Having not seen nor heard from Mr Rat the whole of Boxing Day, we were somewhat put out to hear the ‘banging’ sound again in the kitchen rather late the next day. The wily rodent had obviously not taken the bathroom window route to freedom on Christmas night.
My son N, wife K and daughter Princess were visiting and we had just finished off Helen’s ‘cheesecake’ lavishly topped with ice cream. ‘Lite’ variety of course…..
We all agreed that the sounds emanated, once again, from the kitchen. So K – being the intrepid warrior known as ‘Admin’ that she is – urged WJJ into the kitchen with her where they surveyed the silent cupboards and sullen appliances.
Convinced by now that Mr Rat had got himself into the large swing top garbage bin and had been battling to get himself out, Admin persuaded WJJ to carry the garbage bin out of the apartment. N and his mother relaxed calmly in the living room and – honestly – only kept their eyes peeled because they did not want Princess to get a fright if Mr Rat came hurtling around the door jamb into the room.
At Admin’s insistence, the garbage bin was carried down four flights of stairs to the garden and deposited under a shrub for the night. And that we assumed was that for Mr Rat. N, Admin & Princess departed for home and WJJ and I proceeded to batten down the hatches. Just in case, all doors leading into the kitchen passage were locked and further sealed with towels rolled ‘draft excluder’ style. Mr Rat would not be able to venture into any other rooms other than the kitchen and the passage.
Safely barricaded behind the bedroom door, WJJ and I settled down for the night – only to awaken when WJJ paid his customary 2:30am visit to the bathroom. I followed suit and it was a real schlepp to lock and seal the bedroom and bathroom doors with rolled towels all over again.
Once awake, I can never go right back to sleep and I lay in the darkness thinking of nothing much in particular. A faint sound jolted me into total wakefulness and I strained my ears listening carefully in the darkness. There it was again and this time I knew that Mr Rat was trying to enter our room – the faint scratching sounds made that obvious.
Very quietly I sat up in bed and reached carefully for my light switch…. blinking in the suddenly brightly lit room I literally had to slap my palms over my mouth as I fought nausea spasms that rushed up in my throat. There, in full view, was Mr Rat making his way across the expanse of carpet towards the barricaded bedroom door. As I gaped in horrified shock, the damned creature took fright, turned tail and ran towards me scuttling back under our bed!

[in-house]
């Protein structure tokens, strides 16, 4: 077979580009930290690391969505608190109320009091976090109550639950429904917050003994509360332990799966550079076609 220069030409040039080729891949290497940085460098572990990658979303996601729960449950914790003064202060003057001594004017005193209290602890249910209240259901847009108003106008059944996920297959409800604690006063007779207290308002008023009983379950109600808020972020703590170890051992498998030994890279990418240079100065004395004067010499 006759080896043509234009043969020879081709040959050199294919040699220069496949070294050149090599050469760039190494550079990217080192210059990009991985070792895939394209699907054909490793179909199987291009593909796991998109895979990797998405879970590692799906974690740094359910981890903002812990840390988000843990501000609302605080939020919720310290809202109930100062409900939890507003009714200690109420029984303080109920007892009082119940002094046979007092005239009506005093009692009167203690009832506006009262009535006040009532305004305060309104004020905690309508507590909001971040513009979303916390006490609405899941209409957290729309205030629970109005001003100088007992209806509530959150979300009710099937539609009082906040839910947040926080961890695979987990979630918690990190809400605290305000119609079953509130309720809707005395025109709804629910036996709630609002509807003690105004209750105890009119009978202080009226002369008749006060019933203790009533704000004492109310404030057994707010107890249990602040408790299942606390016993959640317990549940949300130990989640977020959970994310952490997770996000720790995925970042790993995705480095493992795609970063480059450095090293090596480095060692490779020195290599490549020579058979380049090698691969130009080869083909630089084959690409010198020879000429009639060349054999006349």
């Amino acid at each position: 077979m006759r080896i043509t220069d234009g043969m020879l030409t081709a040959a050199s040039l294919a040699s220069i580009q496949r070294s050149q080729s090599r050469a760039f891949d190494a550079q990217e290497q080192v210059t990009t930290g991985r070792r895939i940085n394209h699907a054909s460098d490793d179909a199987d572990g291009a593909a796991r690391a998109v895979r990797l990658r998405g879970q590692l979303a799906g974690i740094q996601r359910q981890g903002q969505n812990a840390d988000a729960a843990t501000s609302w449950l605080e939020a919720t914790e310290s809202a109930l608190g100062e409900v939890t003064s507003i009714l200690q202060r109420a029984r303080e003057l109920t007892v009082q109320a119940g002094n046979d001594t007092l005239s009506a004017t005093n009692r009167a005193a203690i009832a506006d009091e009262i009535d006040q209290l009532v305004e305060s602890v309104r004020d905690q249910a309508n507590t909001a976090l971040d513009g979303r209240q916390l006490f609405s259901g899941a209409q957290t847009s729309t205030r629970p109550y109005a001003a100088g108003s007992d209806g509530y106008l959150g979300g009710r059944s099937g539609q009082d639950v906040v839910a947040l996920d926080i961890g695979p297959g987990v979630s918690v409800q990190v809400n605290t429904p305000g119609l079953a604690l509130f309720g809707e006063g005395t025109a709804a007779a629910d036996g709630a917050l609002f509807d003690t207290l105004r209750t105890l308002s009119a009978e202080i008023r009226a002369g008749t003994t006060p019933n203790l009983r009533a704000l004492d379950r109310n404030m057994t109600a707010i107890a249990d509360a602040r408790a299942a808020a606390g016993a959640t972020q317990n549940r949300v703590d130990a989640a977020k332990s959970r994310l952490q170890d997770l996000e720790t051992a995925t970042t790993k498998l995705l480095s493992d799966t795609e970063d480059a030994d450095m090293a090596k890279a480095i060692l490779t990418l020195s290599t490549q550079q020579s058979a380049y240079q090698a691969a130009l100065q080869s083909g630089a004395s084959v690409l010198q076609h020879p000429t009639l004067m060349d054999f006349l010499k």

Frozen in my sitting stance, I managed to prod WJJ awake enough to grunt ‘bullsh*t’ when I whispered frantically that the freaking rat was in our room. With much muttering and with me directing operations from atop the bed on my side, WJJ got out of bed and came around to my side to stand there nonplussed. With both of us holding our positions while we assessed the situation, we decided that WJJ would subject his creaking knees to torture and shine my torch under the bed to seek the dreaded rodent.
Sure enough, there under the bed on WJJ’s side was Mr Rat himself – no doubt as frozen in terror as we were. With much effort and more creaking of arthritic knees, WJJ came upright and stood immobile next to my side of the bed. Both of us were too scared to move a muscle but something had to be done…
Gathering up all my courage, I inched my way to the bottom of the bed – all the while expecting Mr Rat to latch onto my toes at any second or maybe even jump up onto the bed next to me. Of course, I was the one who had to leave the room immediately to direct operations from the safe- uh – from the vantage point of the balcony. With amazing agility, I leapt off the bed, rushed to the door and was out of the bedroom in about 2 seconds tops.
Summing up the best battle strategy, I opened the front door as well as the security gate, leaving them wide open, all the while shouting – he won’t wear his hearing aid – encouragement to WJJ still trapped in the bedroom with just a walking stick and a miniature torch as weapons.
Our kitchen has no door so I wedged a full length framed mirror from the guestroom across the doorway to the kitchen. Now our intrepid rodent only had one way to go when leaving our bedroom – down the passage and out of the front door.
I made my way through our lounge to the enclosed balcony and directed operations through the bedroom window. WJJ was instructed to quietly open the bedroom door, creep round the bed, get back down on knees and vigorously rattle walking stick under the bed….
Mr Rat streaked out from under the bed, through the door, turned right – crashing into the mirror barricade – veered left and hurtled down the passage and out the front door. WJJ, now triumphant in victory with enemy in full retreat, boldly followed him out the door only to see Mr Rat stop in his tracks and come racing back down the corridor towards our front door.
Much brandishing of the walking stick and loud hollering ensured that the animal once again turned tail and fled onto the landing above the stairs. WJJ assures me that he did wait long enough to see Mr Rat start down the stairs before he firmly slammed the foyer door, blocking any return to #6.
And that, said the proverbial cat, was that for Mr Rat.
One small thing still bothers me though and really doesn’t bear thinking about.
The following day, we asked our weekly domestic worker J to clean and vacuum very thoroughly under the bed. Knowing the long story of Mr Rat, J called me to come see what had come out from under the bed. Huge piles of fluff – just shows how well she cleans – littered with little black droppings.
Says J in her broad accent, “Maffrou, hy moes BAIE lank onder die bed gewoon het om so baie drolletjies te maak!”………..